WSU Extension Q&A: Why Asian pears can't be substituted for pears in recipe

Washington State University ExtensionSeptember 13, 2013 

Q. I have found several home canning recipes that call for pears as one of the ingredients. Can I substitute Asian pears for the pears in the recipe?

A. No. An Asian pear is not really a pear. It has a different texture and a significantly lower level of natural acidity. In fact, it requires lemon juice or citric acid before it can be safely canned in the boiling water bath canner.

Q. We just bought a house with some old grape vines in the backyard. Can I prune them now?

A. Technically, you can prune grapes at any time, but it is best to wait to heavily prune until they are dormant. They spend a lot of energy growing leaves and fruit. Some of that is reabsorbed into the plant before the leaves fall.

Q. I'm new to raising livestock and want to have a few sheep in our small irrigated pasture. In a publication I was reading about the proper health care of sheep. The author used the term "anthelmintic." What does this term mean?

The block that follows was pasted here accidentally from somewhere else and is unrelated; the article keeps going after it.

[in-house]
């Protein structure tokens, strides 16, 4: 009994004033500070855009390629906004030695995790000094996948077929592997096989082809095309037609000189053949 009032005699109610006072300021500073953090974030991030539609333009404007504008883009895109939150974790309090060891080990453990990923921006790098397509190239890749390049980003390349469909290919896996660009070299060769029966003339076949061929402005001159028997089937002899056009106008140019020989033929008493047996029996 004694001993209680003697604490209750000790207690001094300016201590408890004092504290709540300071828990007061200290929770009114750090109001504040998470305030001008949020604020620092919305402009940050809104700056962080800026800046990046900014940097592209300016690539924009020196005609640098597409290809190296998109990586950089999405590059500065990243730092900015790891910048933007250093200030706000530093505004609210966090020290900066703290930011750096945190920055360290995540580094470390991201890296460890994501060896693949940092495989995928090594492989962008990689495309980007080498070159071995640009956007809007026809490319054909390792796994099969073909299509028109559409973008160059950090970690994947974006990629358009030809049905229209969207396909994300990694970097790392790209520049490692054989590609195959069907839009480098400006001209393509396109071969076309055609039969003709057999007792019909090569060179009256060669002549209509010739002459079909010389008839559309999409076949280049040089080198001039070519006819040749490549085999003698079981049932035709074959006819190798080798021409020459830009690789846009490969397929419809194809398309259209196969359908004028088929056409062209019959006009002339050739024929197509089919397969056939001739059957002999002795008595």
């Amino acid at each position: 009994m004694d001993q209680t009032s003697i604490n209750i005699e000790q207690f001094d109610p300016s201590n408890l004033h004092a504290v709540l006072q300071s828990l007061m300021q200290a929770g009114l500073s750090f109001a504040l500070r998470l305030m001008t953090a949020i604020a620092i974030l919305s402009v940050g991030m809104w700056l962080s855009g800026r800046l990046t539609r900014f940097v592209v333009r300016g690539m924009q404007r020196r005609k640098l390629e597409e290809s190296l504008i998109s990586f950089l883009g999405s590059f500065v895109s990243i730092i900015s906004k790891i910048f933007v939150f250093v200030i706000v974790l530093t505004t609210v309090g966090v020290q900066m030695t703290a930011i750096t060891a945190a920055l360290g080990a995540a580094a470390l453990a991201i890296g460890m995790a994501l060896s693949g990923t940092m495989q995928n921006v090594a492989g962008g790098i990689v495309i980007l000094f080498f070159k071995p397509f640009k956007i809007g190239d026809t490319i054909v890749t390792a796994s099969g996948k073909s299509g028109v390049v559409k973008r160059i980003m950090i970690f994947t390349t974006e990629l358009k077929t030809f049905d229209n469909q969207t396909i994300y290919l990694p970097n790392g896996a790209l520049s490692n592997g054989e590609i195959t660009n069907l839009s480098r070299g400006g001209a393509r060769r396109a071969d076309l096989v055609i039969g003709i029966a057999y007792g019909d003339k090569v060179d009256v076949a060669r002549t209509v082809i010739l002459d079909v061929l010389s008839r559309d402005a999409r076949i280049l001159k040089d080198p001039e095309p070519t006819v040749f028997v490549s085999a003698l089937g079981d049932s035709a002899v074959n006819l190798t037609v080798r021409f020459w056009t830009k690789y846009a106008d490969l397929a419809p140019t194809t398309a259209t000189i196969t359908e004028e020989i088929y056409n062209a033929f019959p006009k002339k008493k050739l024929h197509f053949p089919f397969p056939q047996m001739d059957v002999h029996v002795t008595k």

A. An "anthelmintic" is a drug that expels parasites, such as worms, from the animal's body. A common name for these preparations is wormers. There are many products available, and your veterinarian can prescribe the appropriate product.

Q. What are the requirements for starting a 4-H club in my neighborhood?

A. It's simple. You need at least one adult and one youth. 4-H is open to all youths ages 5 and enrolled in kindergarten, all the way through age 19. You need to contact the WSU Extension office for paperwork and leader applications. Oct. 1 is the start of a new 4-H year. A series of three leader training classes must be completed within your first year as leader, as well as a child safety training. For the Benton & Franklin counties 4-H program, contact Natalie Kinion at franklinco@wsu.edu or call 509-545-3511.

-- Questions should be called in to the WSU Extension offices in Kennewick at 735-3551 or Pasco at 545-3511.

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